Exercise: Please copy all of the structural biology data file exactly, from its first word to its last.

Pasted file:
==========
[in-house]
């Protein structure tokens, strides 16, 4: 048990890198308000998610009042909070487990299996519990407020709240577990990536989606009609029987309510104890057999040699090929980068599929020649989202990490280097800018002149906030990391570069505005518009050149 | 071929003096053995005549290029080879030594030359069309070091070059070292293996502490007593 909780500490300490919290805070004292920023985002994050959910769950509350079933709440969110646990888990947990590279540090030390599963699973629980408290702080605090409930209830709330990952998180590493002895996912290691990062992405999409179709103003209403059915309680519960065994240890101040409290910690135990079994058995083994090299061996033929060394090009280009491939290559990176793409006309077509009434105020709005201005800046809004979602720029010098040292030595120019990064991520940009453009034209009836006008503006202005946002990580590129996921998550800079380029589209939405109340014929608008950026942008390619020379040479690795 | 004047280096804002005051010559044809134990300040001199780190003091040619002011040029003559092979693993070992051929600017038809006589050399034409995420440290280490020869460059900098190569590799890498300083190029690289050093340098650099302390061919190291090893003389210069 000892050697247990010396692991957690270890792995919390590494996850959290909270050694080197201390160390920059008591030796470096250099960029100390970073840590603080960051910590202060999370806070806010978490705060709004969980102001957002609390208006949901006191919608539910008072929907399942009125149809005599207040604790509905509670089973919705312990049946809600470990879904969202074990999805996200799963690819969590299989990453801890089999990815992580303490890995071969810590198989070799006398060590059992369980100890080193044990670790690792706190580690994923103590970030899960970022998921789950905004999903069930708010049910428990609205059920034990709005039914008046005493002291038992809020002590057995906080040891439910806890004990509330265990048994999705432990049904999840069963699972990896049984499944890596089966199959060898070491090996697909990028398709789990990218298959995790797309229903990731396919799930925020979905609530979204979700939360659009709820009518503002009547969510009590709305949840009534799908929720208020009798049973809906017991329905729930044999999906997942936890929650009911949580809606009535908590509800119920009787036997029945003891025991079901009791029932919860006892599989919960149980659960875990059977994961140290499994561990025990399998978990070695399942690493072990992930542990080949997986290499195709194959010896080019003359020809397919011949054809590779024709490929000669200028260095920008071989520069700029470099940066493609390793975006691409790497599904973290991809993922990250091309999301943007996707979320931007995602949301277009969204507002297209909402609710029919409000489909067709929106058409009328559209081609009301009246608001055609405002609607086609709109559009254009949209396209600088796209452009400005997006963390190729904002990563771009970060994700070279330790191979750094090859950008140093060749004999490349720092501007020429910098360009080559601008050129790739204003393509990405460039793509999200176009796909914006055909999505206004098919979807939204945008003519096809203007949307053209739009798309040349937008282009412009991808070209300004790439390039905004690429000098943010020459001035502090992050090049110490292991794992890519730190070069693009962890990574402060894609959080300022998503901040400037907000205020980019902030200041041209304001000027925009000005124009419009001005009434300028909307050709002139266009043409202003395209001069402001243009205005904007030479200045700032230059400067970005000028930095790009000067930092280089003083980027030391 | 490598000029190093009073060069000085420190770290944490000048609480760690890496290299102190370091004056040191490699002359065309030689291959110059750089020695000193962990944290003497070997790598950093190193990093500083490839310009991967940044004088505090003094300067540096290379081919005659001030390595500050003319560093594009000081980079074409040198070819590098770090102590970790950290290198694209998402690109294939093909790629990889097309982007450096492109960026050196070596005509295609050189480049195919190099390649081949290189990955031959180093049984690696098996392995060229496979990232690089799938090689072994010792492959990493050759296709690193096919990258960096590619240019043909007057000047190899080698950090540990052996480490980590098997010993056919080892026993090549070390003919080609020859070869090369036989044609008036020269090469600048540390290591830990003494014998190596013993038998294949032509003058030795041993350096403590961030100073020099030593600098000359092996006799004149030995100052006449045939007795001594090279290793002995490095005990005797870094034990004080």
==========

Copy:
[in-house]
């Protein structure tokens, strides 16, 4: 048990890198308000998610009042909070487990299996519990407020709240577990990536989606009609029987309510104890057999040699090929980068599929020649989202990490280097800018002149906030990391570069505005518009050149 | 071929003096053995005549290029080879030594030359069309070091070059070292293996502490007593 909780500490300490919290805070004292920023985002994050959910769950509350079933709440969110646990888990947990590279540090030390599963699973629980408290702080605090409930209830709330990952998180590493002895996912290691990062992405999409179709103003209403059915309680519960065994240890101040409290910690135990079994058995083994090299061996033929060394090009280009491939290559990176793409006309077509009434105020709005201005800046809004979602720029010098040292030595120019990064991520940009453009034209009836006008503006202005946002990580590129996921998550800079380029589209939405109340014929608008950026942008390619020379040479690795 | 004047280096804002005051010559044809134990300040001199780190003091040619002011040029003559092979693993070992051929600017038809006589050399034409995420440290280490020869460059900098190569590799890498300083190029690289050093340098650099302390061919190291090893003389210069 000892050697247990010396692991957690270890792995919390590494996850959290909270050694080197201390160390920059008591030796470096250099960029100390970073840590603080960051910590202060999370806070806010978490705060709004969980102001957002609390208006949901006191919608539910008072929907399942009125149809005599207040604790509905509670089973919705312990049946809600470990879904969202074990999805996200799963690819969590299989990453801890089999990815992580303490890995071969810590198989070799006398060590059992369980100890080193044990670790690792706190580690994923103590970030899960970022998921789950905004999903069930708010049910428990609205059920034990709005039914008046005493002291038992809020002590057995906080040891439910806890004990509330265990048994999705432990049904999840069963699972990896049984499944890596089966199959060898070491090996697909990028398709789990990218298959995790797309229903990731396919799930925020979905609530979204979700939360659009709820009518503002009547969510009590709305949840009534799908929720208020009798049973809906017991329905729930044999999906997942936890929650009911949580809606009535908590509800119920009787036997029945003891025991079901009791029932919860006892599989919960149980659960875990059977994961140290499994561990025990399998978990070695399942690493072990992930542990080949997986290499195709194959010896080019003359020809397919011949054809590779024709490929000669200028260095920008071989520069700029470099940066493609390793975006691409790497599904973290991809993922990250091309999301943007996707979320931007995602949301277009969204507002297209909402609710029919409000489909067709929106058409009328559209081609009301009246608001055609405002609607086609709109559009254009949209396209600088796209452009400005997006963390190729904002990563771009970060994700070279330790191979750094090859950008140093060749004999490349720092501007020429910098360009080559601008050129790739204003393509990405460039793509999200176009796909914006055909999505206004098919979807939204945008003519096809203007949307053209739009798309040349937008282009412009991808070209300004790439390039905004690429000098943010020459001035502090992050090049110490292991794992890519730190070069693009962890990574402060894609959080300022998503901040400037907000205020980019902030200041041209304001000027925009000005124009419009001005009434300028909307050709002139266009043409202003395209001069402001243009205005904007030479200045700032230059400067970005000028930095790009000067930092280089003083980027030391 | 490598000029190093009073060069000085420190770290944490000048609480760690890496290299102190370091004056040191490699002359065309030689291959110059750089020695000193962990944290003497070997790598950093190193990093500083490839310009991967940044004088505090003094300067540096290379081919005659001030390595500050003319560093594009000081980079074409040198070819590098770090102590970790950290290198694209998402690109294939093909790629990889097309982007450096492109960026050196070596005509295609050189480049195919190099390649081949290189990955031959180093049984690696098996392995060229496979990232690089799938090689072994010792492959990493050759296709690193096919990258960096590619240019043909007057000047190899080698950090540990052996480490980590098997010993056919080892026993090549070390003919080609020859070869090369036989044609008036020269090469600048540390290591830990003494014998190596013993038998294949032509003058030795041993350096403590961030100073020099030593600098000359092996006799004149030995100052006449045939007795001594090279290793002995490095005990005797870094034990004080």